A delegation from Panjshir, the last bastion of resistance against the Taliban in Afghanistan, held talks Thursday with a Taliban delegation in Charikar, the capital of neighboring Parwan province, to try to find a peaceful solution to their conflict.
Fahim Dashty, who is working closely in Panjshir with Ahmad Massoud, confirmed the meeting. Ahmad is the son of Ahmad Shah Massoud, the esteemed guerilla leader of the Northern Alliance, who was assassinated in 2001.
"There were some of the former ministers, some of the formers MPs (members of Parliament), not only from Panjshir, but from other provinces, too," Dashty said, when describing the composition of their delegation.
A Taliban source also confirmed the meeting on condition of anonymity because he was not an official spokesman for the group. He told VOA the Taliban delegation was led by Maulvi Amir Khan Mottaqi.
Dashty said the delegation-level meeting was the outcome of earlier efforts.
"There was a Taliban delegation at least two times in the last week, and even before that, as well as now, back-channel messages were going back and forth," he said. "The outcome of these meetings, as well as those messages, was to send a delegation from Panjshir, from the resistance, to meet Taliban officials."
Dashty also said the Taliban had ceased blocking routes to Panjshir valley "after one or a maximum of two days," and that supplies of food and water were continuing as usual.
On August 24, Amrullah Saleh, the first vice president in the administration of self-exiled President Ashraf Ghani, tweeted that the Taliban had blocked food and fuel from coming into Panjshir.
"The humanitarian situation is dire," Saleh tweeted. "Thousands of women & children have fled to mountains."
Saleh also accused the Taliban of abducting and using women and children as "shields to move around or do house search(es)."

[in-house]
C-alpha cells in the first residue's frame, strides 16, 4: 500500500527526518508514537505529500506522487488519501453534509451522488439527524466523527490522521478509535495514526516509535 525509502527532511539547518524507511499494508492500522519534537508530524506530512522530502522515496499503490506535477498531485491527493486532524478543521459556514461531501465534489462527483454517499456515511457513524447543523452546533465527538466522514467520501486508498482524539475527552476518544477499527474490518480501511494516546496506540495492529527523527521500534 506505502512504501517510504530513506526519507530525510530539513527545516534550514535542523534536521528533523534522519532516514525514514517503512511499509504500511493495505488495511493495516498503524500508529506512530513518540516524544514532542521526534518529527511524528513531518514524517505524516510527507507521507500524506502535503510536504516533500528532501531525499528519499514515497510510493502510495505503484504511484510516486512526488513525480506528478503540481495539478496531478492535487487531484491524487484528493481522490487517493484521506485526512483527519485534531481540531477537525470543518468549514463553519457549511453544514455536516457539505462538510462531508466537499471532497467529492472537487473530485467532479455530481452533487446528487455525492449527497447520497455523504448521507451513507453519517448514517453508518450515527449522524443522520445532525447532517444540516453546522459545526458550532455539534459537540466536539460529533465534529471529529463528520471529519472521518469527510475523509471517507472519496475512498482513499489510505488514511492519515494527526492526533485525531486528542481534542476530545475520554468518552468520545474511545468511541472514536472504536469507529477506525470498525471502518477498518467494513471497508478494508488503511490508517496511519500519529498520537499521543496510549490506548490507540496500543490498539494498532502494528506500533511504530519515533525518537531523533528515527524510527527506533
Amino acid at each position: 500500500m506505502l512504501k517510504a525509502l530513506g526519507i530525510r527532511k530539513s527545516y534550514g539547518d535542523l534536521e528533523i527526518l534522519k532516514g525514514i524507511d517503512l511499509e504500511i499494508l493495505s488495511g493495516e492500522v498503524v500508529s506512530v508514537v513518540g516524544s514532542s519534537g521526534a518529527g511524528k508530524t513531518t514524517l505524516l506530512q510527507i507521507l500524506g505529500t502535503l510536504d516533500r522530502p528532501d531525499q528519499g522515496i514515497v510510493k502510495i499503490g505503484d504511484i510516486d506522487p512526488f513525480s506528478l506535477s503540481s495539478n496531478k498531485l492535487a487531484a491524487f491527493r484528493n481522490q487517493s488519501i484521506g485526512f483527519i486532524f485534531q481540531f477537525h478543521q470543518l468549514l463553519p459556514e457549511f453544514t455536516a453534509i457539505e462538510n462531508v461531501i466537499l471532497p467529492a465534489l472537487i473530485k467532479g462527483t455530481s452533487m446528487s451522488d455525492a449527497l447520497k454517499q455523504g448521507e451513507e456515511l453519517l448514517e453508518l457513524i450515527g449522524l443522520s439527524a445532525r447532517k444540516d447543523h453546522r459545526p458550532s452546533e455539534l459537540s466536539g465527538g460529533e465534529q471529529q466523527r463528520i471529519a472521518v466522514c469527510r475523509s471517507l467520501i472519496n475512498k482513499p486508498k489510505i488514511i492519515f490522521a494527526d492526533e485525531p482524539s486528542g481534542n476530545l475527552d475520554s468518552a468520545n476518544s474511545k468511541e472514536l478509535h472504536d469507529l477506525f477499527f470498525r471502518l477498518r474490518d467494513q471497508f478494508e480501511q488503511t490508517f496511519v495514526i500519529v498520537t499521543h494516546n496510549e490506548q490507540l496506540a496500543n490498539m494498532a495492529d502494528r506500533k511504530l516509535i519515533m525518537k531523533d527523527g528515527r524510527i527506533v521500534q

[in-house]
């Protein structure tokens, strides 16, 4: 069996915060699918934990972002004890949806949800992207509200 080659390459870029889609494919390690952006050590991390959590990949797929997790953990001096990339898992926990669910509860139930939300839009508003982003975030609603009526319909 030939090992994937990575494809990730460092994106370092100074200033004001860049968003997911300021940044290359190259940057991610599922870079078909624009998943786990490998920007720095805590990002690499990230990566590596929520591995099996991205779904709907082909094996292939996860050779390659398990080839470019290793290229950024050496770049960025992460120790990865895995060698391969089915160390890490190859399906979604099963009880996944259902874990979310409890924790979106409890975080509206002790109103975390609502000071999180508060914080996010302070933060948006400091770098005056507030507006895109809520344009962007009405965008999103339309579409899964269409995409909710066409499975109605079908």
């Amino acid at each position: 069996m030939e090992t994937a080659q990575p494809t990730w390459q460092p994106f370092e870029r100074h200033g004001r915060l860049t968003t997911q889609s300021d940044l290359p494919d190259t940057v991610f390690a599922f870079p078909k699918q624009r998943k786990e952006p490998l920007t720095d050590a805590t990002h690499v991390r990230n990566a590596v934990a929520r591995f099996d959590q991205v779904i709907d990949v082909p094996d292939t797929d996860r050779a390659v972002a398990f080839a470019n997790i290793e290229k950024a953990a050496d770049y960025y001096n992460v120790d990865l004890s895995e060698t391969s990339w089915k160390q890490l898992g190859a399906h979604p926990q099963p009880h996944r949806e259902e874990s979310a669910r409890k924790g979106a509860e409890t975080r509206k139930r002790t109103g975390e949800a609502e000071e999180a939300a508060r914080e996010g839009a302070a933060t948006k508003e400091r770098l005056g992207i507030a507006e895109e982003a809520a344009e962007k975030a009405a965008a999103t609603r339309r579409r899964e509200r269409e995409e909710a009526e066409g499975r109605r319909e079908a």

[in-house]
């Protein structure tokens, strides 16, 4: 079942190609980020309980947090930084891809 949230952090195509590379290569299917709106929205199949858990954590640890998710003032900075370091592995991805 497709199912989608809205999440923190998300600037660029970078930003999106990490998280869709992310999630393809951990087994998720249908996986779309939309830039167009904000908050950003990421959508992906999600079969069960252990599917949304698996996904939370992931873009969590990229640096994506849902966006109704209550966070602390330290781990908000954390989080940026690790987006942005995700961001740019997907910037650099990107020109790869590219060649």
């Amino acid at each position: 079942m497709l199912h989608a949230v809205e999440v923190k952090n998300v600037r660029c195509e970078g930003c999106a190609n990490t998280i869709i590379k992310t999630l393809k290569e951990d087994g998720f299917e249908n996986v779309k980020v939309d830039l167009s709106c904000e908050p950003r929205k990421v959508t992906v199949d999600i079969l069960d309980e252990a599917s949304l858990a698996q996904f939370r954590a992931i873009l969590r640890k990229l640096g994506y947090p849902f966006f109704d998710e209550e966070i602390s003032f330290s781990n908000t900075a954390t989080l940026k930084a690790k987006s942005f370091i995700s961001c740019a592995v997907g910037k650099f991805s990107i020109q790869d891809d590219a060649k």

Meanwhile, senior Afghan leaders, including former President Hamid Karzai and the head of Afghanistan's reconciliation council, Abdullah Abdullah, continued to engage the Taliban, hoping for their own version of a peaceful solution.
"Dr. Abdullah spoke to Ahmad last night and encouraged him to form a delegation and to adopt a logical approach to reach an understanding," an official on Abdullah's team told VOA.
The Taliban repeatedly have announced they want to form an inclusive government in Afghanistan.
A source told VOA that Karzai and Abdullah had proposed to take their talks with the Taliban and shift them to Doha from Kabul. A third leader, Hekmatyar, insisted on keeping the talks in Kabul.
Due to its geography and demography, conquering Panjshir by force is considered extremely difficult. The Taliban could not conquer Panjshir during their last rule in the 1990s. Eventually, al-Qaida-linked suicide bombers posing as journalists killed Ahmed Shah Massoud in an attack.
Dashty called on the international community to pressure the Taliban into entering meaningful negotiations and allow the establishment of a representative and participatory government that would ensure social justice and protect the rights of all Afghans.
He repeated his vow that if war was imposed on them, they would fight not just for Panjshir but "to fight from Panjshir for the rest of Afghanistan."